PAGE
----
Scherz: The city of Wiener Neustadt is, for example, supplied with biomethane from the wastewater treatment plant, which is also approved for waste disposal, on the basis of a cooperation with EVN Wärme GmbH. Up to 40% of the gas requirement can be covered with treated biogas from the sewage treatment plant on summer days. This is, however, a special feature and not always possible. The installation of combined heat and power plants for heat and electricity generation is easily implemented and implemented on sewage treatment plants with fault towers.

Spatzierer: The topic of energy-efficient sewage treatment plants is a vision. In the case of large sewage treatment plants, it is possible, even without the admixture of co-substrates. An example  EBS Wien, where such a project is to be implemented in the coming years. The goal is now to implement a sewage sludge for energy generation even with smaller sewage treatment plants (from approx. 10,000 EW).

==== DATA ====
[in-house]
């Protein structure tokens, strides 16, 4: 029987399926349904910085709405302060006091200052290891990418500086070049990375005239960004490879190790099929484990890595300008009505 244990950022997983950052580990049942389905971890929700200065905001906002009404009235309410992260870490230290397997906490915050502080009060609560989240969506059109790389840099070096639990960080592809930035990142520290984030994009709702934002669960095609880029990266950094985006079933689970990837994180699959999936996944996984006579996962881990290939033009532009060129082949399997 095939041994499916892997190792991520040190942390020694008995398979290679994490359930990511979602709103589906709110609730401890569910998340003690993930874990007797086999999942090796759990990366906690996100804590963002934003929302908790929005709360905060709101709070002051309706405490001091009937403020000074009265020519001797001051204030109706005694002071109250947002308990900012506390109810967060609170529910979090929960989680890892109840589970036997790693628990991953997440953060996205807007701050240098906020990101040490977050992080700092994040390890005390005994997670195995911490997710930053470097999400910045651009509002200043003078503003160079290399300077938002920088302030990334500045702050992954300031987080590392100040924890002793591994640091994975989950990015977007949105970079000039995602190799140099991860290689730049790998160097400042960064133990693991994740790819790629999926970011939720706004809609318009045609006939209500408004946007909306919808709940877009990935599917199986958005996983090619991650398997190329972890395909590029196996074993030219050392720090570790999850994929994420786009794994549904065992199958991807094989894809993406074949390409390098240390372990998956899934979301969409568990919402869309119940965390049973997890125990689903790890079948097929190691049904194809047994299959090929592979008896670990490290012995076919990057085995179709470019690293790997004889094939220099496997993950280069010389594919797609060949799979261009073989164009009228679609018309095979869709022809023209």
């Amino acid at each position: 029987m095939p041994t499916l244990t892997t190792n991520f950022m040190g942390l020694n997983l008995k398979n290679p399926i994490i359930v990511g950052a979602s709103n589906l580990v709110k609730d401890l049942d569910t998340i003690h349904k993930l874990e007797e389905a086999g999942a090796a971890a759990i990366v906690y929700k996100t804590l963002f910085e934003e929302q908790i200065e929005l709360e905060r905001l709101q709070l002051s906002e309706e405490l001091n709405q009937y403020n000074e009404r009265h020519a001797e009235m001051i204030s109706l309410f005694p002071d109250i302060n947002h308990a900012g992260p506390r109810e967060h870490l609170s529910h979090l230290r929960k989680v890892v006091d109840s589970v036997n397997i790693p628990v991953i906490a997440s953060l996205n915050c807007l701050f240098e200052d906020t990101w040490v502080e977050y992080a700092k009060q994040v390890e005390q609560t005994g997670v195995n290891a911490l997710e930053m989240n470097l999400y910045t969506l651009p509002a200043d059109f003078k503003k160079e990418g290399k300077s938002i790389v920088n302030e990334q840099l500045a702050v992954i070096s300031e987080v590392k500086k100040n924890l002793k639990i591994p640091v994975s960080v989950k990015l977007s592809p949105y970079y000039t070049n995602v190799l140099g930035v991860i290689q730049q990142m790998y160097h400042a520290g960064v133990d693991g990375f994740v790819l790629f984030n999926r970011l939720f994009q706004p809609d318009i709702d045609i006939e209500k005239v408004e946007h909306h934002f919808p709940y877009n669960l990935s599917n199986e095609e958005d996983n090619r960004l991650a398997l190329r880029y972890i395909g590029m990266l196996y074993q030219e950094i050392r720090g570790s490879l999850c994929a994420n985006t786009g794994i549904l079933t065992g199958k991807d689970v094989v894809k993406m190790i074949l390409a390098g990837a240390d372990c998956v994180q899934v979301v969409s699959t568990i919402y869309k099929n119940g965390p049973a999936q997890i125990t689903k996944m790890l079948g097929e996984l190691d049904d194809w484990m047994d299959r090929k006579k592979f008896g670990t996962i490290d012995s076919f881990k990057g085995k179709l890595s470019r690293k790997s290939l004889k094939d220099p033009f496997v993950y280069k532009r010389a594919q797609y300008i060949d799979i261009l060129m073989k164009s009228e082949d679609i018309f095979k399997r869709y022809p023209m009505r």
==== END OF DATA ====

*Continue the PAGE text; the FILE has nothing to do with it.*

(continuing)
The sewage treatment by means of membrane technology stood on the threshold of a broader application about 15 years ago. However, the development of the membranes (especially cost reduction) has not taken place to the ex- pected extent, so the topic has now less relevance.